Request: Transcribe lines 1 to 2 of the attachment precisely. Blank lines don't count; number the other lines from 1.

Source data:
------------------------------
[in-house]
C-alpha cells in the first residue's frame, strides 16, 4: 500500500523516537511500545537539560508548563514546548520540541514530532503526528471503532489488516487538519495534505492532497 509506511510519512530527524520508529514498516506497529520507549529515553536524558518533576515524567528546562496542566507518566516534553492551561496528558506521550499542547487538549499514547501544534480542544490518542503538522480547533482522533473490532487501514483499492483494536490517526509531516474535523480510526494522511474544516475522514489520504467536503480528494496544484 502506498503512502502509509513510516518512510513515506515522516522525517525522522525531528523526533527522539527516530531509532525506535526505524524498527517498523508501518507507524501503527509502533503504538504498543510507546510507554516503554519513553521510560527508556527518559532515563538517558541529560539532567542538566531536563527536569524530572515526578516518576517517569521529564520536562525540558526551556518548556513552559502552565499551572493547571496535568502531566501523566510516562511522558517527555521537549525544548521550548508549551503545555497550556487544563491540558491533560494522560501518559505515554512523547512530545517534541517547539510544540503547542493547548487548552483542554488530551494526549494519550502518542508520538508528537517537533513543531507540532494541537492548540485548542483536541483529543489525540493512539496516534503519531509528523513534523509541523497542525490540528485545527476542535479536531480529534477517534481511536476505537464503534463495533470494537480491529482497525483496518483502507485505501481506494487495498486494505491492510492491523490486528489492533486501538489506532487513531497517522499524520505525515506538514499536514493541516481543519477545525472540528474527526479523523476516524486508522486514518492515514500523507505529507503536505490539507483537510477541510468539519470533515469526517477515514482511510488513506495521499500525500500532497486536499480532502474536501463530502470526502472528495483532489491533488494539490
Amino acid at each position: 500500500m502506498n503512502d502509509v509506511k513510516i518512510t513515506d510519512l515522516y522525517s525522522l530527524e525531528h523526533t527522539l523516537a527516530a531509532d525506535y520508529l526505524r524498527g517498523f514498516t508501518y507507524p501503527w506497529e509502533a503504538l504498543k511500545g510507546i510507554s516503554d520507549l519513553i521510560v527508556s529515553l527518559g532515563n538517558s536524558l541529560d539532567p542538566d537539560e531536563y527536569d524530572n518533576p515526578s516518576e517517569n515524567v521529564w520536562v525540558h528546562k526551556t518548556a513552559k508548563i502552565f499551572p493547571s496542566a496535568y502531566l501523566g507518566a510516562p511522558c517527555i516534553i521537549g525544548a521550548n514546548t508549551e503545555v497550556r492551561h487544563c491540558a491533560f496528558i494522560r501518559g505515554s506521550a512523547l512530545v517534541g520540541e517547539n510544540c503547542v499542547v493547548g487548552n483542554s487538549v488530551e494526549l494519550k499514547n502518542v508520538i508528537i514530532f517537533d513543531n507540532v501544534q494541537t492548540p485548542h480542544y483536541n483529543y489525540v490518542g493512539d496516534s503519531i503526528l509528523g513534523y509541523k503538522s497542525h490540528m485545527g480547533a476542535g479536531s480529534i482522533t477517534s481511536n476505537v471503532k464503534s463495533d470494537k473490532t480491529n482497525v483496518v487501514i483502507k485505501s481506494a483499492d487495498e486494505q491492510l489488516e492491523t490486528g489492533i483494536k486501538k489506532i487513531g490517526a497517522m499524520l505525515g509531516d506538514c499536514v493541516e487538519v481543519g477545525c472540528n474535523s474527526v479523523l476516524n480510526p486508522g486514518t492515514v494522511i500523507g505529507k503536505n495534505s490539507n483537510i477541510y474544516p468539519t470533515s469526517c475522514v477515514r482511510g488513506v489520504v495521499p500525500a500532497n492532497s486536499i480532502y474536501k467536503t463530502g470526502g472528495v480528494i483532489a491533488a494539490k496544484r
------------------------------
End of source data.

[in-house]
C-alpha cells in the first residue's frame, strides 16, 4: 500500500523516537511500545537539560508548563514546548520540541514530532503526528471503532489488516487538519495534505492532497 509506511510519512530527524520508529514498516506497529520507549529515553536524558518533576515524567528546562496542566507518566516534553492551561496528558506521550499542547487538549499514547501544534480542544490518542503538522480547533482522533473490532487501514483499492483494536490517526509531516474535523480510526494522511474544516475522514489520504467536503480528494496544484 502506498503512502502509509513510516518512510513515506515522516522525517525522522525531528523526533527522539527516530531509532525506535526505524524498527517498523508501518507507524501503527509502533503504538504498543510507546510507554516503554519513553521510560527508556527518559532515563538517558541529560539532567542538566531536563527536569524530572515526578516518576517517569521529564520536562525540558526551556518548556513552559502552565499551572493547571496535568502531566501523566510516562511522558517527555521537549525544548521550548508549551503545555497550556487544563491540558491533560494522560501518559505515554512523547512530545517534541517547539510544540503547542493547548487548552483542554488530551494526549494519550502518542508520538508528537517537533513543531507540532494541537492548540485548542483536541483529543489525540493512539496516534503519531509528523513534523509541523497542525490540528485545527476542535479536531480529534477517534481511536476505537464503534463495533470494537480491529482497525483496518483502507485505501481506494487495498486494505491492510492491523490486528489492533486501538489506532487513531497517522499524520505525515506538514499536514493541516481543519477545525472540528474527526479523523476516524486508522486514518492515514500523507505529507503536505490539507483537510477541510468539519470533515469526517477515514482511510488513506495521499500525500500532497486536499480532502474536501463530502470526502472528495483532489491533488494539490